Tag: ford

July 22, 1934 – Car loving crook John Dillinger shot dead in Chicago
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July 22, 1934 – Car loving crook John Dillinger shot dead in Chicago

Public enemy number 1, John Dillinger, was shot and killed outside the Biograph Theather on this day in 1934. After an eight year stint behind bars, Dillinger spent the his last year on earth robbing banks, holding up restaurants and stealing fast cars. Dillinger often spoke of his love for fine automobiles, and when he wasn't stealing them, he had no problem laying down the cash for a top notch set of wheels. Dillinger, often given some sort of false Robin Hood label, was a star in the eye of the public despite his murderous crime spree. With so many infatuated with the fugitive, car companies were quick to capitalize on news of Dillinger's preference in certain automobiles. Above: The 1933 Essex Terraplane 8 purchased by John Dillinger in 1934 on display at the ACD museum. Photo ...
July 15, 1914 – Dodge Brothers make their last Ford part
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July 15, 1914 – Dodge Brothers make their last Ford part

John Dodge and his younger brother Horace were inseparable as children growing up in Michigan. Little changed in adulthood. Their father ran a machine shop and both took an interest in the trade from a young age. Their skills led them to start a bicycle company in 1896, which they later sold. With the capital they started a printing machine company in Windsor, Ontario, but this too would soon be sold. They returned to Detroit, where they'd spent many years in their youth, to start a machine shop. It wasn't long before they found themselves overloaded with orders from many of the cities new automobile businesses. Above: Henry Ford driving a 1903 Ford, which the Dodge Brothers built parts forTop: John and Horace Dodge in the back of the first Dodge Brothers car (1914) An order pla...
July 3, 1945 – The first postwar cars
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July 3, 1945 – The first postwar cars

Ford got a jump on postwar production by, well, not waiting until the war was actually over. On this day in 1945, Ford began production of 1946 model year cars, more than a month before World War II would actually come to an end on the Pacific Front. Ford was the first major American automaker to begin manufacturing personal vehicles since the outbreak of war led to all automakers transitioning into the production of military goods. Above: a 1946 FordTop: Harry Truman's 1946 Ford Super DeLuxe Tudor sedan was the 1st car to roll off the famous Ford assembly line when production resumed after World War II. It was Henry Ford II that pushed for production to begin as early as it did. It’s curious to note that the first new Ford, a white 1946 Super DeLuxe Tudor sedan, went to President H...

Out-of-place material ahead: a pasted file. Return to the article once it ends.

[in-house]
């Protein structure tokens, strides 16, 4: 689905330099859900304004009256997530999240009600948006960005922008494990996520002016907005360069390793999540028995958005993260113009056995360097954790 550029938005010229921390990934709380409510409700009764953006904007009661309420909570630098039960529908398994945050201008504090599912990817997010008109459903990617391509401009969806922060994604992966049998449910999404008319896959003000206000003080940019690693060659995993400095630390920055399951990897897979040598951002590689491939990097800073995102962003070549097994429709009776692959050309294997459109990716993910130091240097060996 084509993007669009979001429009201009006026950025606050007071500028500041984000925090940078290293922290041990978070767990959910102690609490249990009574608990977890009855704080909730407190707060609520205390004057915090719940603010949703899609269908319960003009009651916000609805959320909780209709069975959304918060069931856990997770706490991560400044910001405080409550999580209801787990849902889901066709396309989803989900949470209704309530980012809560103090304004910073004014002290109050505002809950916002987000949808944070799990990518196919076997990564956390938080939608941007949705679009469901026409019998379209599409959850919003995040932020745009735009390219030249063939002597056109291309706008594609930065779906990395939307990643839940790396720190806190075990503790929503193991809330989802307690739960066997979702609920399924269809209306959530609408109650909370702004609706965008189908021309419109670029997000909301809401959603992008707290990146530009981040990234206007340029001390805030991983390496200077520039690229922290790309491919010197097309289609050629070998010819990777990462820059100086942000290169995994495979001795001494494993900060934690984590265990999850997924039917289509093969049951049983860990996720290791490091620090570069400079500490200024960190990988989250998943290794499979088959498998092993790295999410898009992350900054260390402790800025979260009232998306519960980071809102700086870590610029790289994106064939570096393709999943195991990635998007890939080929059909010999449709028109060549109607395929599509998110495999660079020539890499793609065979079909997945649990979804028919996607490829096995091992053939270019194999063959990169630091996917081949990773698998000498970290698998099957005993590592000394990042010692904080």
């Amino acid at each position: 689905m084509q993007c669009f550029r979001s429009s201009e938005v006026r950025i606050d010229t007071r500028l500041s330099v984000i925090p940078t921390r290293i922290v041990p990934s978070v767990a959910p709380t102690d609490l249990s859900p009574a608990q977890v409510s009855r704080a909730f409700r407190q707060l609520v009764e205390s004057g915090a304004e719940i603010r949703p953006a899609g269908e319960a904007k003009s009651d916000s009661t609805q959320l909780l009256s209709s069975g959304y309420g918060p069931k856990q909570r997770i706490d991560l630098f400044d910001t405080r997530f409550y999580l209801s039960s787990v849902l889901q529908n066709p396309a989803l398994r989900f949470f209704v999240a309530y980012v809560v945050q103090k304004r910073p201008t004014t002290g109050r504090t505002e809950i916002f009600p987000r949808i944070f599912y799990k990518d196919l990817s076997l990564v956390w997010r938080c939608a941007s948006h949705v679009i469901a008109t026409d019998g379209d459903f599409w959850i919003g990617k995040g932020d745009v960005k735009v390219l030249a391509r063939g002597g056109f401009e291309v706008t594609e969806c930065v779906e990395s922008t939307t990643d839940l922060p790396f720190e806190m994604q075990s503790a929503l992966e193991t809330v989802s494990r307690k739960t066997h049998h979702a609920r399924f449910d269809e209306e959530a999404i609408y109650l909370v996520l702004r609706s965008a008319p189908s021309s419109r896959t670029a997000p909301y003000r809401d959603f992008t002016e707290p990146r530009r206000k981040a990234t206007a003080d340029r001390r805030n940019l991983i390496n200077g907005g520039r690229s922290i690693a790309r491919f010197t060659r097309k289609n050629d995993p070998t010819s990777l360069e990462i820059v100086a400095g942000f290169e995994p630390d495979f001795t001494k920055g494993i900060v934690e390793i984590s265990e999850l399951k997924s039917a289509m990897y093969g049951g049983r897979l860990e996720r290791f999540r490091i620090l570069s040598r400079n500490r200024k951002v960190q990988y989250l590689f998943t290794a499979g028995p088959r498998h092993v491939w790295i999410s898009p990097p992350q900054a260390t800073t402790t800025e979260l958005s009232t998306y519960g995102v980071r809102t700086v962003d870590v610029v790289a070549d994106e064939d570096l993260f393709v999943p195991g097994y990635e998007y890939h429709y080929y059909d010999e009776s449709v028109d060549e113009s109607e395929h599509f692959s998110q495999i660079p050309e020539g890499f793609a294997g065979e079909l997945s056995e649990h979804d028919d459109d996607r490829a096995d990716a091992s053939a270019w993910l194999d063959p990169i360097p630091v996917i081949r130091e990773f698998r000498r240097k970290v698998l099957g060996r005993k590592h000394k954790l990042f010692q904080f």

July 1, 2005 – The final Ford Thunderbird
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July 1, 2005 – The final Ford Thunderbird

On this day in 2005 the last Ford Thunderbird rolled off the assembly line at Ford's Wixom, Michigan plant. The Thunderbird was developed in the years following World War II as a competitor to the Chevrolet Corvette, though billed as a personal luxury vehicle. When it was released in 1955 it outsold the Corvette 14,000 units to just 700. Above: First generation Ford ThunderbirdTop: Last generation Ford Thunderbird In the decades that followed, the Thunderbird would go through numerous changes, including growing from two seats to four in 1958. In an attempt to capitalize on buyers’ nostalgia, Ford released a retro Thunderbird in 2002 to much fanfare. Despite promising initial sales of the old school T-Bird, the success eventually waned, leading to the car being discontinued.
June 19, 1966 -Ford goes 1, 2, 3 at Le Mans
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June 19, 1966 -Ford goes 1, 2, 3 at Le Mans

When the 1966 24 Hours of Le Mans came to an end on this day in 1966 it was a Ford GT40 in first, second and third place, marking the first time an American automobile won the race. With the three Mk. II Fords so far out in front of the rest of the field during the last pit stop, Henry Ford II decided to stage a publicity photo at the finish line, having all three cross nearly simultaneously. The leading #1 car driven by Ken Miles and Denny Hulme crossed the finish line next to the #2 car driven by Bruce McLaren and Chris Amon, with the #5 GT40 trailing shortly behind. The #1 and #2 cars had both completed 360 laps but the #2 car started farther back, meaning even though they tied, the #2 car covered more ground anad therefore received the the first place trophy. Ken Miles, who was going ...